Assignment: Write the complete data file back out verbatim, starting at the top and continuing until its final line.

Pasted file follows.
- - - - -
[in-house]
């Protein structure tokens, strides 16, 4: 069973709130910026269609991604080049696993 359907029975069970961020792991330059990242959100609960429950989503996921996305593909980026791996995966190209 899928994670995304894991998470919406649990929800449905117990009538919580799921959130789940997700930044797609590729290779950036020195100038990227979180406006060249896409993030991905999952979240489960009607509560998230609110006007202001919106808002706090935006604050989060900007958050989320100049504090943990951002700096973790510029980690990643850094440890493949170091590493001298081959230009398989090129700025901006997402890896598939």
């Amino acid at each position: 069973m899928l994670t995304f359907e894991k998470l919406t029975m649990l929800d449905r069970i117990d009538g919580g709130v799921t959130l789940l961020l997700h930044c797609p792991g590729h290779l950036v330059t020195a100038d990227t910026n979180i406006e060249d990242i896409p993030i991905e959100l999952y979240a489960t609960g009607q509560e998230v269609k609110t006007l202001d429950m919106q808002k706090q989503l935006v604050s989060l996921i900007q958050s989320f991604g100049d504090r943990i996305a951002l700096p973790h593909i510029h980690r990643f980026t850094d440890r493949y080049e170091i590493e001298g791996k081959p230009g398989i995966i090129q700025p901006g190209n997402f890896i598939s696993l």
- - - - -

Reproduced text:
[in-house]
């Protein structure tokens, strides 16, 4: 069973709130910026269609991604080049696993 359907029975069970961020792991330059990242959100609960429950989503996921996305593909980026791996995966190209 899928994670995304894991998470919406649990929800449905117990009538919580799921959130789940997700930044797609590729290779950036020195100038990227979180406006060249896409993030991905999952979240489960009607509560998230609110006007202001919106808002706090935006604050989060900007958050989320100049504090943990951002700096973790510029980690990643850094440890493949170091590493001298081959230009398989090129700025901006997402890896598939």
């Amino acid at each position: 069973m899928l994670t995304f359907e894991k998470l919406t029975m649990l929800d449905r069970i117990d009538g919580g709130v799921t959130l789940l961020l997700h930044c797609p792991g590729h290779l950036v330059t020195a100038d990227t910026n979180i406006e060249d990242i896409p993030i991905e959100l999952y979240a489960t609960g009607q509560e998230v269609k609110t006007l202001d429950m919106q808002k706090q989503l935006v604050s989060l996921i900007q958050s989320f991604g100049d504090r943990i996305a951002l700096p973790h593909i510029h980690r990643f980026t850094d440890r493949y080049e170091i590493e001298g791996k081959p230009g398989i995966i090129q700025p901006g190209n997402f890896i598939s696993l």